The load flow parameters are used to define block parameters for use with the Load Flow tool of the Powergui block. These load flow parameters are used for model initialization only. They have no impact on the block model and on the simulation performance.
The configuration of the Load Flow tab depends on the option selected for the Generator type parameter.
Specify the generator type of the machine.
Select swing to implement a generator controlling magnitude and phase angle of its terminal voltage. The reference voltage magnitude and angle are specified by the Swing bus or PV bus voltage and Swing bus voltage angle parameters of the Load Flow Bus block connected to the machine terminals.
Select PV to implement a generator controlling its output active power P and voltage magnitude V. P is specified by the Active power generation P parameter of the block. V is specified by the Swing bus or PV bus voltage parameter of the Load Flow Bus block connected to the machine terminals. You can control the minimum and maximum reactive power generated by the block by using the Minimum reactive power Qmin and Maximum reactive power Qmax parameters.
Select PQ to implement a generator controlling its output active power P and reactive power Q. P and Q are specified by the Active power generation P and Reactive power generation Q parameters of the block, respectively.
Specify the active power that you want generated by the machine, in watts. When the machine operates in motor mode, you specify a negative value. This parameter is available if you specify Generator type as PV or PQ.
Specify the reactive power that you want generated by the machine, in vars. A negative value indicates that the reactive power is absorbed by the machine. This parameter is available only if you specify Generator type as PQ.
This parameter is available only if you specify Generator type as PV. Indicates the minimum reactive power that can be generated by the machine while keeping the terminal voltage at its reference value. This reference voltage is specified by the Swing bus or PV bus voltage parameter of the Load Flow Bus block connected to the machine terminals. The default value is -inf, which means that there is no lower limit on the reactive power output.
This parameter is available only if you specify Generator type as PV. Indicates the maximum reactive power that can be generated by the machine while keeping the terminal voltage at its reference value. This reference voltage is specified by the Swing bus or PV bus voltage parameter of the Load Flow Bus block connected to the machine terminals. The default value is inf, which means that there is no upper limit on the reactive power output.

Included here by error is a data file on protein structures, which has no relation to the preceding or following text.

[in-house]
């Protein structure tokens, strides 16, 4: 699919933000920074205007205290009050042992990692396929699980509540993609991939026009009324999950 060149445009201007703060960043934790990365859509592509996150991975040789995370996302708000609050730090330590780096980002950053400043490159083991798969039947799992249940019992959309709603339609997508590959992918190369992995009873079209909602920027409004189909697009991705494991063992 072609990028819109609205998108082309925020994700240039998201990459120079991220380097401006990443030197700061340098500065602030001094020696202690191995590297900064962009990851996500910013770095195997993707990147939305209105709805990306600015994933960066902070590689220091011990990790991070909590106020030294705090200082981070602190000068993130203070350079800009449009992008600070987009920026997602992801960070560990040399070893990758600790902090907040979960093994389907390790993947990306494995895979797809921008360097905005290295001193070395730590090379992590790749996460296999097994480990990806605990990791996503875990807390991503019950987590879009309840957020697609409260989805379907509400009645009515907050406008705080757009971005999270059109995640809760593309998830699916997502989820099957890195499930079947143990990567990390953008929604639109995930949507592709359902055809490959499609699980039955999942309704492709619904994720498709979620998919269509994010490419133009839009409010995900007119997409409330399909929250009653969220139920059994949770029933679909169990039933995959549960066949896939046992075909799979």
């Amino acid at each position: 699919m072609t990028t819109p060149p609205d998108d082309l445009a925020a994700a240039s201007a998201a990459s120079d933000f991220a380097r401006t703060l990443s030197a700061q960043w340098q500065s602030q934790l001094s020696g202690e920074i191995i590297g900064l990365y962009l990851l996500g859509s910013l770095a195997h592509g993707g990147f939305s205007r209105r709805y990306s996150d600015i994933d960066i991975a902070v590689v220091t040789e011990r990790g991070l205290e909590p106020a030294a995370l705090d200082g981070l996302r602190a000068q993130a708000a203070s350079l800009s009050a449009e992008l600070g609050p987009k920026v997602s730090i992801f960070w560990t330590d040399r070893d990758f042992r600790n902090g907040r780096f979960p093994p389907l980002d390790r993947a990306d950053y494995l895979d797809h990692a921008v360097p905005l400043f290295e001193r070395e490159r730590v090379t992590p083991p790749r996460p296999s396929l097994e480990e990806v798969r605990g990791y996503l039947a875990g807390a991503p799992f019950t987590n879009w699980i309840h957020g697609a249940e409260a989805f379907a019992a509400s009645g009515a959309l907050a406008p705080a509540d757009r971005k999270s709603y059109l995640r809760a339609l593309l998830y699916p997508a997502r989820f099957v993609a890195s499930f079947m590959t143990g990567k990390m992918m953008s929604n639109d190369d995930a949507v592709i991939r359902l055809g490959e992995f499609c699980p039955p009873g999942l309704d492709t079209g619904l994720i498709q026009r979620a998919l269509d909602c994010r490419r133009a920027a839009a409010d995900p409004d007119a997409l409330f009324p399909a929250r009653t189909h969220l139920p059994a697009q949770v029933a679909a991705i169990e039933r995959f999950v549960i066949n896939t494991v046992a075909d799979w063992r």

The units of inputs and outputs vary according to which dialog box you use to enter the block parameters. If the fundamental parameters in SI units is used, the inputs and outputs are in SI units (except for dw in the vector of internal variables, which is always in pu, and angle Θ, which is always in rad). Otherwise, the inputs and outputs are in pu.
The first Simulink input is the mechanical power at the machine's shaft, in Watts or pu. In generating mode, this input can be a positive constant or function or the output of a prime mover block (see the Hydraulic Turbine and Governor or Steam Turbine and Governor blocks). In motoring mode, this input is usually a negative constant or function.
The alternative block input instead of Pm (depending on the value of the Mechanical input parameter) is the machine speed, in rad/s.
The second Simulink input of the block is the field voltage. This voltage can be supplied by a voltage regulator in generator mode (see the Excitation System block). It is usually a constant in motor mode.
If you use the model in SI fundamental units, the field voltage Vf must be entered in volts DC if nominal field current Ifn is specified, or in volts referred to stator if Ifn is not specified. To obtain the Vfd producing nominal voltage, select the Display nominal field current and voltage producing 1 pu stator voltage check box in the Advanced tab. If you use the model in pu Standard or in pu Fundamental units, Vf must be entered in pu (1 pu of field voltage producing 1 pu of terminal voltage at no load).
The Simulink output of the block is a vector containing measurement signals. You can demultiplex these signals by using the Bus Selector block provided in the Simulink library. Depending on the type of mask that you use, the units are in SI or in pu.